Landlords v CVAs: round two

Author: Alison Mould

A Company Voluntary Agreement (CVA) provides a company (Debtor) experiencing financial difficulties with a quick and flexible way of essentially restructuring its debts with unsecured creditors with a view to continuing its business. Such debts would include rent owed to a landlord and may even permit a compromise of obligations owed by third party guarantors to landlords. Landlords and Debtors have “locked horns” over the latter issue recently in the High Court, with landlords coming out on top. But is their success in the recent Sixty UK decision a knockout blow?

It all starts with a proposal for a CVA, which is put to a meeting of the company’s unsecured creditors. Each creditor present at the meeting is entitled to vote based on the value of their debt at the date of the meeting. If more than 75 per cent. (in value) of the creditors present approve the CVA, then it is binding on all creditors, including those who did not receive notice of the meeting.

In an effort to protect members of their corporate group, Debtors have cynically used the CVA procedure to undermine third party guarantees given in respect of a number of stores that were to be closed. If successful, such attempts would be catastrophic for the property industry.

The first attempt along such lines was in 2006 when creditors approved a CVA for the nationwide electrical retailer, PRG Powerhouse Ltd (Powerhouse). This purported to release Powerhouse’s parent from guarantees given to a number of its landlords. The CVA allowed full payment to unsecured creditors of stores that were to remain open, whereas the claims of the guaranteed landlords of closed stores were to be released without any value or compensation given for those guarantees.

Furthermore, the CVA would have left landlords in a much worse position than in a liquidation because in that scenario the landlords could have pursued the solvent parent in reliance on those guarantees. Consequently, the High Court had no hesitation in ruling that the CVA was “unfairly prejudicial” to the landlords, which under the empowering statute allows the court to set aside a CVA. Landlords were relieved but anxiety remained because the High Court controversially accepted that the release of guarantees could in principle be effected through a CVA. The justification being that a landlord’s claim against a guarantor would entitle that guarantor to be indemnified or reimbursed by the Debtor, which would undermine the Debtor’s survival prospects.

The issue came again before the High Court in 2009 when clothes retailer Sixty UK Ltd (Sixty) ran into financial difficulties operating its 14 stores in the UK. Sixty proposed closing a number of stores. This included two units in Liverpool where those leases, with rent totalling £200,000 per annum, had been guaranteed by Sixty’s Italian parent. In return for Sixty taking those leases and procuring the guarantees, the landlords had given incentives totalling £566,000 including long rent free periods and reverse premia.

The Sixty CVA proposed a release of those guarantees, which certainly troubled the landlords, given Sixty’s parent had a balance sheet surplus of €95 million in 2006. But whereas the CVA in Powerhouse placed no value on the landlord’s guarantees, the Sixty CVA attempted to do so. As with Powerhouse, the unsecured creditors of the stores to remain open were to be paid in full. Unsurprisingly, the votes of those creditors overwhelmed the affected landlords’ votes and the CVA was approved thereby binding the landlords.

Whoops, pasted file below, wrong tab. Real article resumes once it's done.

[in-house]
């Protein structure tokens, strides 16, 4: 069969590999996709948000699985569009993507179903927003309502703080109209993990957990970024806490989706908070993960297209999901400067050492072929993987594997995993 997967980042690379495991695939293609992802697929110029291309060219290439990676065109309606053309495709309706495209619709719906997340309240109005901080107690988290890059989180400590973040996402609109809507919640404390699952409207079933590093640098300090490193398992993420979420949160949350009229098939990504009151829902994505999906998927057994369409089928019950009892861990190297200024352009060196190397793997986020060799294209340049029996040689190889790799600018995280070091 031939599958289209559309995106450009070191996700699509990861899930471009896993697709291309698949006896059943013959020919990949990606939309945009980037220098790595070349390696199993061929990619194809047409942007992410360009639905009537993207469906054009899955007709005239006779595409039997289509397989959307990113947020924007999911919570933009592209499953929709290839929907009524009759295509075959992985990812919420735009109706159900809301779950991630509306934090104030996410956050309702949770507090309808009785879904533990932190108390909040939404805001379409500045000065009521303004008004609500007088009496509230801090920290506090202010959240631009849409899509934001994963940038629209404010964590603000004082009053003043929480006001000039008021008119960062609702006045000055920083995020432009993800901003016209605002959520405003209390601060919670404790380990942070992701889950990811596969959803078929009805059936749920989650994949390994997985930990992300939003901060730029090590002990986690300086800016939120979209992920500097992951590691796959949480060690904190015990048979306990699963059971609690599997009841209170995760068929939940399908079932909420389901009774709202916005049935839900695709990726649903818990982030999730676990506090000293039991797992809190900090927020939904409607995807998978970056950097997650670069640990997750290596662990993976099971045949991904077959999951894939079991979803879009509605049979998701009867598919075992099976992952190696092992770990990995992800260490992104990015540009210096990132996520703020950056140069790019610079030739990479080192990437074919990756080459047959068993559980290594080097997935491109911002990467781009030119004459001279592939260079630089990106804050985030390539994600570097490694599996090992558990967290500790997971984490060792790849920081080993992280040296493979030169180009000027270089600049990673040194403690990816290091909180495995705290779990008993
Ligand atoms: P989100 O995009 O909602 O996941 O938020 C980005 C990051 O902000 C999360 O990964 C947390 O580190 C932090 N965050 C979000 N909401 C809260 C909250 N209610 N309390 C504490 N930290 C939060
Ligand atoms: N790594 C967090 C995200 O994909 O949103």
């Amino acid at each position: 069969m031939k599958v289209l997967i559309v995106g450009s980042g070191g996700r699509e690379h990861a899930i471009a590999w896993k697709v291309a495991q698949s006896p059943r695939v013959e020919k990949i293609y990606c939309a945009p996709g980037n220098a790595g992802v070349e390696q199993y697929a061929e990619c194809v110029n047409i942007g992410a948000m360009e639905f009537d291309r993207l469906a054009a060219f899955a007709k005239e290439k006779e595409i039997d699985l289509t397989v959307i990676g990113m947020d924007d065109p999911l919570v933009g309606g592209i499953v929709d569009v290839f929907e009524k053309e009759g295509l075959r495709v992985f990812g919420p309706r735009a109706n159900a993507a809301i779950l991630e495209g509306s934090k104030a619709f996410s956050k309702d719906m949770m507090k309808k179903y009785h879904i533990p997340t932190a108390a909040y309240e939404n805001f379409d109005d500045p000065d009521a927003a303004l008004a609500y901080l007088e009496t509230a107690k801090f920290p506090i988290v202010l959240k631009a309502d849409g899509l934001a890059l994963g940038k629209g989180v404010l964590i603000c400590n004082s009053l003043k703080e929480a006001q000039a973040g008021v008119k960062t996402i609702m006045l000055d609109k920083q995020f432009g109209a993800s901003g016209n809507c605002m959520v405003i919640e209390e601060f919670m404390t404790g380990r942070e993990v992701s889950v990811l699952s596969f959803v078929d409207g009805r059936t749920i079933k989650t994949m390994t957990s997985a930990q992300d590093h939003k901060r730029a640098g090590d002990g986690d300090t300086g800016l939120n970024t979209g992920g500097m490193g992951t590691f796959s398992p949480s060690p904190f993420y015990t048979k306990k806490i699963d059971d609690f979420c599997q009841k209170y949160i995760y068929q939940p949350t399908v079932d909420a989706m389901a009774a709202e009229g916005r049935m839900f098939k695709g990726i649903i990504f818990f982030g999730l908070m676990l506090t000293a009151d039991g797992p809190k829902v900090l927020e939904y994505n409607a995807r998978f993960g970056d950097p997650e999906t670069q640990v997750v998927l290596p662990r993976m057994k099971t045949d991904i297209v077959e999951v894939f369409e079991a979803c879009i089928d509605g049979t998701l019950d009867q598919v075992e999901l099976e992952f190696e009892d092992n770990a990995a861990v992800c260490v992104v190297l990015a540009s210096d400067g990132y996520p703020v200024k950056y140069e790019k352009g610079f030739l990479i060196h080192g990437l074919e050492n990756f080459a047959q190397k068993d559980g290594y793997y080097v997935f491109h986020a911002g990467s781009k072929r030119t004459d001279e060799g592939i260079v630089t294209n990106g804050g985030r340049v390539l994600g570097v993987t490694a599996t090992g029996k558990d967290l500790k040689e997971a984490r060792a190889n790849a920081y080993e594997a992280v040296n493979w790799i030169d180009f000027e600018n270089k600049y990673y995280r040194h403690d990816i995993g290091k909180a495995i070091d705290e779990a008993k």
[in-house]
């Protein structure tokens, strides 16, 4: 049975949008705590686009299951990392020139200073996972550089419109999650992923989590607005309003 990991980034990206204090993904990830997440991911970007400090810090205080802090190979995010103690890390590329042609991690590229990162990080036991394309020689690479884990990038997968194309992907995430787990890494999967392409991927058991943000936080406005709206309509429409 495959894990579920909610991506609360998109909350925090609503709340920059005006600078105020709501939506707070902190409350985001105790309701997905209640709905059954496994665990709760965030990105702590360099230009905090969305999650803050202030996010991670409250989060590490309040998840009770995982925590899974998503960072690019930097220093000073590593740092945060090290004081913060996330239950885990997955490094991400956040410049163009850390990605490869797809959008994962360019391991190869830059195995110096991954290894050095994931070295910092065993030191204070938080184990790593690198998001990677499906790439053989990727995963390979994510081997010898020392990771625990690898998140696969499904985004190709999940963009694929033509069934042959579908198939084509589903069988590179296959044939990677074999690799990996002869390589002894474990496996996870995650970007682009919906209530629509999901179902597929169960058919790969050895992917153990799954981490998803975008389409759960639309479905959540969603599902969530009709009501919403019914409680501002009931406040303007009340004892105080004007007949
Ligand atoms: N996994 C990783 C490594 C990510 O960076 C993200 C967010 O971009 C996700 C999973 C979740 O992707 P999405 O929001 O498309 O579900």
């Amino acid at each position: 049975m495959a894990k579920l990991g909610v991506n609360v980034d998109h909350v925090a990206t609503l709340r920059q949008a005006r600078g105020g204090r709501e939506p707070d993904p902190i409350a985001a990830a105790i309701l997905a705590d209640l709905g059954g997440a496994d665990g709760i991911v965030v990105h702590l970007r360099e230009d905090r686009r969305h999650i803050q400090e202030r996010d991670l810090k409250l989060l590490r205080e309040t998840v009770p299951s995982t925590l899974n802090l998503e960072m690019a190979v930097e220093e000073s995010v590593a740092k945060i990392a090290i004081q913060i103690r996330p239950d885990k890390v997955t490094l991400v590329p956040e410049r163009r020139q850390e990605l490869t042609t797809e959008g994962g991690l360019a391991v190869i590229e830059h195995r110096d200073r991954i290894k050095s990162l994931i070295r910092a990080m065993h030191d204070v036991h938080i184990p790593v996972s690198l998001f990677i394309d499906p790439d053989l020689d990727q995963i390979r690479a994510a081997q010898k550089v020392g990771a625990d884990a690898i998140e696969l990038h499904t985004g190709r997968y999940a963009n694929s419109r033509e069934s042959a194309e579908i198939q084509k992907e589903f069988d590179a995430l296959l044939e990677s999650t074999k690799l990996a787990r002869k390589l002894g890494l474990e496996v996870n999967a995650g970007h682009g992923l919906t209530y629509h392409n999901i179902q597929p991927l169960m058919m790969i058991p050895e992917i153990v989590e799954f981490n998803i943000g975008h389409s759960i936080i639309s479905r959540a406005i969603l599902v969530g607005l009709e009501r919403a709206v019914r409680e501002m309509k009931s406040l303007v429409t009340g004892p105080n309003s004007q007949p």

The landlords applied to have the CVA set aside claiming it was “unfairly prejudicial”. The High Court swiftly accepted this, even commenting that the CVA “should never have seen the light of day”. Again, it was held that the landlords would have been much better off in a liquidation because they could have relied on the guarantees. Furthermore, the landlords were not treated fairly when compared with other creditors. For example, a separate landlord who had the benefit of a guarantee on separate premises was not forced to release the guarantee. And loans to Sixty from associated companies were not compromised or restructured.

Henderson J went on to say that if this conclusion was wrong, the value placed on the landlords’ guarantees was woefully inadequate, so the same result would have ensued. It is important to note Henderson J’s comment that it would be difficult, if not impossible, to determine what sum will fairly compensate the landlord for the loss of rights under a guarantee at a time of market uncertainty.

So is this the knockout blow landlords were looking for? Not quite. The release of a guarantee via a CVA is now unlikely but remains a possibility. Certainly these cases will discourage their use in this manner, particularly given the legal costs and uncertainty in defending a claim from landlords.

So what can landlords do to better protect themselves? Not a lot. They should ensure the guarantee contains standard provisions that prevent it from being released when the rent is compromised or varied. And they may want to attribute a lower value to a guarantee being offered when incentives are being negotiated with prospective tenants.

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